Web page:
Why Indigo?  The cotton based fabrics of INDIGO are more universal than BORDERLAND, FLUX, MIGRATION, or FLOW. It was found and used in many parts of the world, so unlike BORDERLAND, FLOW, and FLUX, it is borderless.  The word INDIGO derives from the latin name Indian, as the dye was originally exported out of India, and later Guatemala and the West Indies. In Alia Alia’s series, INDIGO, the hue itself stands in as a reference for the migrant experience of disorientation and reorientation.  For Ali, it is the sense “… we all share the sky, and our bodies are made up of 80% water, the color blue connects us to the earth, while also sustaining all life forms including plants and animals.”  For Ali the color blue unites us physically and cosmically. Indigo is not only found in Japan, India, Java, the indigenous communities in the SAPA region of Vietnam/China/ Laos and the indigenous communities of Mexico, Yemen and the Uzbek Jewish community, but also now globally.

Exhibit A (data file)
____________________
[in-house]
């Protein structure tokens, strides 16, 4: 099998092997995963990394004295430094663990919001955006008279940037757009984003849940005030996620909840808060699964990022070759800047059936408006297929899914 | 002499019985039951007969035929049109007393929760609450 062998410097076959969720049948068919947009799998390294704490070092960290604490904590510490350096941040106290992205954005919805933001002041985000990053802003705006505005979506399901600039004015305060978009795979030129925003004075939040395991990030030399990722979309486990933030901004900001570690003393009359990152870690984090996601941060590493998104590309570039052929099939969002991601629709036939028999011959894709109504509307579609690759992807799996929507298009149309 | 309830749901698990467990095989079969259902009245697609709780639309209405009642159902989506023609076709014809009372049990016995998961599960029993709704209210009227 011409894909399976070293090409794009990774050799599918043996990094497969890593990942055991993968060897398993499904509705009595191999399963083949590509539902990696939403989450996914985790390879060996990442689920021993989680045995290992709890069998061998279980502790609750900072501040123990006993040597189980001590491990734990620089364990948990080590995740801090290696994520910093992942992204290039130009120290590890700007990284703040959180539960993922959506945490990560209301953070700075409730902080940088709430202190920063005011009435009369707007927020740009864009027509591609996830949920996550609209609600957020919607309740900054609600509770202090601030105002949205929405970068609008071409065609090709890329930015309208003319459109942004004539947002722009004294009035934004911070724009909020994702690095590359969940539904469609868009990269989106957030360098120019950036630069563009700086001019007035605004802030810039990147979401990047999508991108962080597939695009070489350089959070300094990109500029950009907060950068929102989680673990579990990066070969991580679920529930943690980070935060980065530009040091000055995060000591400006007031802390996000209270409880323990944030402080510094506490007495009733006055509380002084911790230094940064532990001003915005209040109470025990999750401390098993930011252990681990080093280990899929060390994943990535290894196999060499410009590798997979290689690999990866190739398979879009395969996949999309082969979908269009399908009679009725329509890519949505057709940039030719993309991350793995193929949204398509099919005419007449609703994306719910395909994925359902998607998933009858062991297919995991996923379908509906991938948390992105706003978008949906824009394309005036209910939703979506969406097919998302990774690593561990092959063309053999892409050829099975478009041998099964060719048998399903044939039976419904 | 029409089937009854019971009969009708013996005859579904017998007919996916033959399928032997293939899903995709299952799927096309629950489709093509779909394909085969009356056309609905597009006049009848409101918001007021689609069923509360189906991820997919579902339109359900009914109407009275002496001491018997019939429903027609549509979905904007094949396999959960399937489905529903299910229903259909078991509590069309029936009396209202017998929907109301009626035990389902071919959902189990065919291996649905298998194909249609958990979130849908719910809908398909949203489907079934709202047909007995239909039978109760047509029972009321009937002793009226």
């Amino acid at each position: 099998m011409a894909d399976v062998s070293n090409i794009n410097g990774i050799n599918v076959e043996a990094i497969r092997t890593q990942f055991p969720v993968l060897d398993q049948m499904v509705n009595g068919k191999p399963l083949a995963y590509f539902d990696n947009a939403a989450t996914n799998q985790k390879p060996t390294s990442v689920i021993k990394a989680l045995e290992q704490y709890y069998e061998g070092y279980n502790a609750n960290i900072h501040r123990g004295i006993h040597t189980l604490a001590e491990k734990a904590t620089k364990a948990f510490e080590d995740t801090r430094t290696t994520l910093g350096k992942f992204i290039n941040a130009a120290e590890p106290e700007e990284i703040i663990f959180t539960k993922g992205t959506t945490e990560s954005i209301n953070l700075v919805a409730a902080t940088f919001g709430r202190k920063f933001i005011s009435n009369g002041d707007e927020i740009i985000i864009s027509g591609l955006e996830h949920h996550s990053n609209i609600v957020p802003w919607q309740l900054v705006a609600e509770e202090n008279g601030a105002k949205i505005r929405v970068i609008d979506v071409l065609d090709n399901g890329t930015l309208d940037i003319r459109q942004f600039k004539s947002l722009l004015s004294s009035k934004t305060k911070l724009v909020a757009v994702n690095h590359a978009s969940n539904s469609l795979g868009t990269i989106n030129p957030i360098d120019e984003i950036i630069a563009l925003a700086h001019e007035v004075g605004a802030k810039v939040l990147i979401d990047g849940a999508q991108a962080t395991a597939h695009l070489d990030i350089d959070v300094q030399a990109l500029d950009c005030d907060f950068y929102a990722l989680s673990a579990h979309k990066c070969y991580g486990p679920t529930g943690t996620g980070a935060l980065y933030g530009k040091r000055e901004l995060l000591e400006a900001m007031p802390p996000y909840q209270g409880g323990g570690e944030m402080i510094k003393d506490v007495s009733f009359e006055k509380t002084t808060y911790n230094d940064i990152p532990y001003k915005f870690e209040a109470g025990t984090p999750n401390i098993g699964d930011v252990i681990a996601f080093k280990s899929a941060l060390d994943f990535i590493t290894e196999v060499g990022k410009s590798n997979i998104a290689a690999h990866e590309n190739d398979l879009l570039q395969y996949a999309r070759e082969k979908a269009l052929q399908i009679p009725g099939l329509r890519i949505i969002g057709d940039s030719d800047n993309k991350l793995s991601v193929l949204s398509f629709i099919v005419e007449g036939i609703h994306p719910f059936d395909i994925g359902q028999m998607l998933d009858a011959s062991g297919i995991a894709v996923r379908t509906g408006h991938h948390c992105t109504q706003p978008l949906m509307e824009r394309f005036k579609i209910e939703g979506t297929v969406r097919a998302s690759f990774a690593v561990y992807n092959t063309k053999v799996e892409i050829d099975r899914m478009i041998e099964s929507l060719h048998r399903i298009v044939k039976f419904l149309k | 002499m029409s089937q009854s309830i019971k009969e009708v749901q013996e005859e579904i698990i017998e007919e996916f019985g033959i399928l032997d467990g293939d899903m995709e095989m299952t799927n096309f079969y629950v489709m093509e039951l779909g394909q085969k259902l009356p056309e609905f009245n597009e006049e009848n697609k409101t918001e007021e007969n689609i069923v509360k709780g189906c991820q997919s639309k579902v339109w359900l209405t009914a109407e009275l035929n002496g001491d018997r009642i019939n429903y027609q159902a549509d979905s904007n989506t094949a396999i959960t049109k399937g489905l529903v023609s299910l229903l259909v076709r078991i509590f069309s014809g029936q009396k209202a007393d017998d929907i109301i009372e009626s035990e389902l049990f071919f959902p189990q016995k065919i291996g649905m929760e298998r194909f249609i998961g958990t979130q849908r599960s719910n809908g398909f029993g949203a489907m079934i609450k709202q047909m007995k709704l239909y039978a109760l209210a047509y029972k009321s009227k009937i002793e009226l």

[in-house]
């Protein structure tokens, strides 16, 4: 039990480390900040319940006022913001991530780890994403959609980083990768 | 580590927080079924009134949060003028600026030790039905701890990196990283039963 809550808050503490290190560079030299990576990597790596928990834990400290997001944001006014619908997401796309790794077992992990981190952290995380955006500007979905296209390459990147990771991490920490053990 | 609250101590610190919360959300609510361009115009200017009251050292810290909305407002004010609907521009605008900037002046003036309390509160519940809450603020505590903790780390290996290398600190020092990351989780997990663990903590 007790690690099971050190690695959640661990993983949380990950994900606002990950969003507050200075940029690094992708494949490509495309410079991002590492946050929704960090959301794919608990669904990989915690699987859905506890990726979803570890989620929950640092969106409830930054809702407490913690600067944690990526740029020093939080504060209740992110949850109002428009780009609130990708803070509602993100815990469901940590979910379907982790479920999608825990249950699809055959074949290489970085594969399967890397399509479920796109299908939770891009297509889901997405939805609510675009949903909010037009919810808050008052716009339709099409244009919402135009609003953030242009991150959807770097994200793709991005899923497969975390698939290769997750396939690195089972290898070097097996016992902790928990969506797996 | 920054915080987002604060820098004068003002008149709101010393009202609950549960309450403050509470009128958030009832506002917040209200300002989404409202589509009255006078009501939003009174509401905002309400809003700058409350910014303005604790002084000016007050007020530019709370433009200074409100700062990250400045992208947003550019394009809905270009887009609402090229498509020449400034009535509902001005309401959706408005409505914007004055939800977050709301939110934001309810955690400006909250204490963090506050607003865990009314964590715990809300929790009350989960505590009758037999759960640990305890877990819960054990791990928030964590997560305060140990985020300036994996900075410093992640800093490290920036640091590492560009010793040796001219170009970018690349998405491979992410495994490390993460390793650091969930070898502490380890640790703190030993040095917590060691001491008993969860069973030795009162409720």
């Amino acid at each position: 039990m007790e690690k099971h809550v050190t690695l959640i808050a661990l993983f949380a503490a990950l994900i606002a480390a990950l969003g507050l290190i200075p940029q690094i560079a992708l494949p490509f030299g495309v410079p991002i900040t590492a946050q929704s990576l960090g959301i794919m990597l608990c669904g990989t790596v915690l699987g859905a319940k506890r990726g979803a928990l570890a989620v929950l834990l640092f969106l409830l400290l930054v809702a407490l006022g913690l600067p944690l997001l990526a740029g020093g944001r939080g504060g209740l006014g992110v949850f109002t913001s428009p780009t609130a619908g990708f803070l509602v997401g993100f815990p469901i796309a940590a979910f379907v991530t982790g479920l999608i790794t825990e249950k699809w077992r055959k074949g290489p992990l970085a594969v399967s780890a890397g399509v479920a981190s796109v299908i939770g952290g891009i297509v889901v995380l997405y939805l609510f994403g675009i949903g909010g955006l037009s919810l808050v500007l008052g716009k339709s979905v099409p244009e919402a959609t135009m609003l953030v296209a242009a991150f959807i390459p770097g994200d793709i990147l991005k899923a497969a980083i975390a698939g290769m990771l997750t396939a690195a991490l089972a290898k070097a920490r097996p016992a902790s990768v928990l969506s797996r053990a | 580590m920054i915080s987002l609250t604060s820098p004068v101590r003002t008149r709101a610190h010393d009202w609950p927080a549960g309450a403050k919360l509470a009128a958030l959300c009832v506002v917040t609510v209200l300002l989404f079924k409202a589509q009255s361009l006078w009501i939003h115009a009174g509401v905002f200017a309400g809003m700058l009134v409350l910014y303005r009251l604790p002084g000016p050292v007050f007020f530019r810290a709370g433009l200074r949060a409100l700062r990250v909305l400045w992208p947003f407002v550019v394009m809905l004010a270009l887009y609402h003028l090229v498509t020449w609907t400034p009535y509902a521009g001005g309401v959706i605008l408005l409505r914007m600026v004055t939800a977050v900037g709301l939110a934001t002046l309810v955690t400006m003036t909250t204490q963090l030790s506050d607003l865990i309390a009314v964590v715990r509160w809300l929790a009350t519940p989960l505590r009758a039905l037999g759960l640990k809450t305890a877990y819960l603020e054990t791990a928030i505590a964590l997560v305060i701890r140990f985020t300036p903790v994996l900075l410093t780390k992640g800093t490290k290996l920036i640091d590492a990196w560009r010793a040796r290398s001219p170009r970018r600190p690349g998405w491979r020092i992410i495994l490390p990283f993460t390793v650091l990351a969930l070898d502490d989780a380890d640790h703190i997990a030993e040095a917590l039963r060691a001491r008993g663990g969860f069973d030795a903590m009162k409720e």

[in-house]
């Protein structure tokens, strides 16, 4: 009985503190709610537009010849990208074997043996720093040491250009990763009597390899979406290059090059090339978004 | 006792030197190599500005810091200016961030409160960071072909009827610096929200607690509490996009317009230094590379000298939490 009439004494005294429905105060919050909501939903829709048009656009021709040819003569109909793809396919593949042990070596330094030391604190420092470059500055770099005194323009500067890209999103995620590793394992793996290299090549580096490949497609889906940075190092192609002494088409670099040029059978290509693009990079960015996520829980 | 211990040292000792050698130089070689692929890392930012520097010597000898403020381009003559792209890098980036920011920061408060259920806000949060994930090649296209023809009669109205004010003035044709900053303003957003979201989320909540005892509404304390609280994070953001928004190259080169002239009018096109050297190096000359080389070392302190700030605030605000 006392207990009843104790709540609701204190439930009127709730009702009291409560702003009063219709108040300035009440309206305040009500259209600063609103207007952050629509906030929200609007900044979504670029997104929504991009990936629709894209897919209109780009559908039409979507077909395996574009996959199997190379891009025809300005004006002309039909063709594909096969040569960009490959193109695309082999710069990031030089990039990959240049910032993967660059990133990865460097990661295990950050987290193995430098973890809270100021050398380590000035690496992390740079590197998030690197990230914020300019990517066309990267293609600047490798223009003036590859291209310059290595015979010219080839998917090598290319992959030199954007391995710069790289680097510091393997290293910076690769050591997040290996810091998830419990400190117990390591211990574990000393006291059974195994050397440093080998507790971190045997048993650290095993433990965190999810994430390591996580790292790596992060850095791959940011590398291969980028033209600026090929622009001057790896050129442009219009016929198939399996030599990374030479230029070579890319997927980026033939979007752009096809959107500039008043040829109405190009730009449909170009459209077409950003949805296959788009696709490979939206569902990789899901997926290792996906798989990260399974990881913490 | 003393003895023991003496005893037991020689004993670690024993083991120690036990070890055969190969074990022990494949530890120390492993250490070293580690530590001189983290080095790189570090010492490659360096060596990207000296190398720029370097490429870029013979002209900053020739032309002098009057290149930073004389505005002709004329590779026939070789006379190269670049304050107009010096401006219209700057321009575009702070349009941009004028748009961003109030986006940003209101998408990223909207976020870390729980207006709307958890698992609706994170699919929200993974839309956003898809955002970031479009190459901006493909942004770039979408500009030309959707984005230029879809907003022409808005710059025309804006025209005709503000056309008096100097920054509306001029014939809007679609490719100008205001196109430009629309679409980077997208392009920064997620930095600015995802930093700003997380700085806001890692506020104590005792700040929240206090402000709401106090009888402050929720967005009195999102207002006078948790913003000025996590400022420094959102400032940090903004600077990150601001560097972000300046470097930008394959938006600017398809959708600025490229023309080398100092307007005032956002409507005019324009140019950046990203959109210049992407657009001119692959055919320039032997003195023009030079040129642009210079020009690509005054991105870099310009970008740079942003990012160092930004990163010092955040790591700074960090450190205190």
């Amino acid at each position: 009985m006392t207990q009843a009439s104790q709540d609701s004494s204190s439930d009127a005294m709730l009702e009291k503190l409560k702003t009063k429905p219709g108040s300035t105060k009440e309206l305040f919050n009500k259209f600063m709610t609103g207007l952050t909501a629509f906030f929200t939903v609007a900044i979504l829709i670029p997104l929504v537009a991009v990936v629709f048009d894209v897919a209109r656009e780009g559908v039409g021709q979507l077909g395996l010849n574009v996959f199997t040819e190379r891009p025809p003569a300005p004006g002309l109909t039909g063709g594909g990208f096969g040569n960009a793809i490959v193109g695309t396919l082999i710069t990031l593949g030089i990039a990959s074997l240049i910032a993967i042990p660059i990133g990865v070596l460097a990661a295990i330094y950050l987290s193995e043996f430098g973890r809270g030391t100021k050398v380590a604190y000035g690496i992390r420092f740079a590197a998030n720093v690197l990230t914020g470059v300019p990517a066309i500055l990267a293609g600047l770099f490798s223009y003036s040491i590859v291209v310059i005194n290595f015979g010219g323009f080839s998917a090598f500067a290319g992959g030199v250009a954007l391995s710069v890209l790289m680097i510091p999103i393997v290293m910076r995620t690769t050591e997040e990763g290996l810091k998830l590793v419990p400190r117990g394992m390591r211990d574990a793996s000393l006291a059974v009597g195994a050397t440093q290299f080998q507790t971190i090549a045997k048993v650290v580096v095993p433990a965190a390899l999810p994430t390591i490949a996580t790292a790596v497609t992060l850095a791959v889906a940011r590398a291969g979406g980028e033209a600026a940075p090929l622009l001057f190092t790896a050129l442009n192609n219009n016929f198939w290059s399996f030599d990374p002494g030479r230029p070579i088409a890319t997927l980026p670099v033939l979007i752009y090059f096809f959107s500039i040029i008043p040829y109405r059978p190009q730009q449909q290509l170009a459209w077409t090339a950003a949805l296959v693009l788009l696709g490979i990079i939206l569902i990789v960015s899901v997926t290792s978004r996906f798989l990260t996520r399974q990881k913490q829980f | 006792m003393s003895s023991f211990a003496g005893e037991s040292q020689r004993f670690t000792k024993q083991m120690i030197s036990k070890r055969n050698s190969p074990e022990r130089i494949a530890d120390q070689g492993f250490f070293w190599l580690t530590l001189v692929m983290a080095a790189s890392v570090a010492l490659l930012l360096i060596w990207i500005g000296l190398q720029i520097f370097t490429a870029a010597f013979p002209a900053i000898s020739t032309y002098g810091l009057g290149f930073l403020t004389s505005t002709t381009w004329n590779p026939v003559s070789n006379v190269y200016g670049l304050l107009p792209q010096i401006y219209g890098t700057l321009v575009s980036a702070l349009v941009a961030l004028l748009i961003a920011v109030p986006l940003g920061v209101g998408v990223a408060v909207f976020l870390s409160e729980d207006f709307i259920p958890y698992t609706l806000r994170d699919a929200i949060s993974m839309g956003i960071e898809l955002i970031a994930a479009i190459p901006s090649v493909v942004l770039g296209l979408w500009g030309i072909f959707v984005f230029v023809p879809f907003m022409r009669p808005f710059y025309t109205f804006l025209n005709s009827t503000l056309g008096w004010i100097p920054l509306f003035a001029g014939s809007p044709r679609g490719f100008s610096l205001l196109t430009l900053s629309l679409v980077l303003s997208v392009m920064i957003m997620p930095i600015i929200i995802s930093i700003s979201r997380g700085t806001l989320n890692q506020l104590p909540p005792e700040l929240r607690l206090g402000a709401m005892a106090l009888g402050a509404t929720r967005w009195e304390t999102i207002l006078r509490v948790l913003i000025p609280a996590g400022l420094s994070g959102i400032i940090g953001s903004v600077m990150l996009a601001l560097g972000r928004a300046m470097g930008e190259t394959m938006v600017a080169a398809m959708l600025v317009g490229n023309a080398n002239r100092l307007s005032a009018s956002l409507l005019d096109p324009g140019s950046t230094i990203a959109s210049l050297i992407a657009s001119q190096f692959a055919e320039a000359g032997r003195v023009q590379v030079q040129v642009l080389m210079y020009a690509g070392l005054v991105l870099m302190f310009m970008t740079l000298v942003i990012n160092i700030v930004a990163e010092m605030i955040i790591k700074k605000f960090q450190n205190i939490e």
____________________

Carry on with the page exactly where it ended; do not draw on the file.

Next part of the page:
©Alia Ali, أصل (asl) 2 , حب (ḥub) // LOVE Series, 2021, fine art UV flatbed print on aluminum dibond with aluminum subframe, individual works - 42 in x 28 in individual // 107 cm x 72 cm, full set - 42 in x 153 in // 107 cm x 388 cm, Edition of 6 + 1AP + 1 EP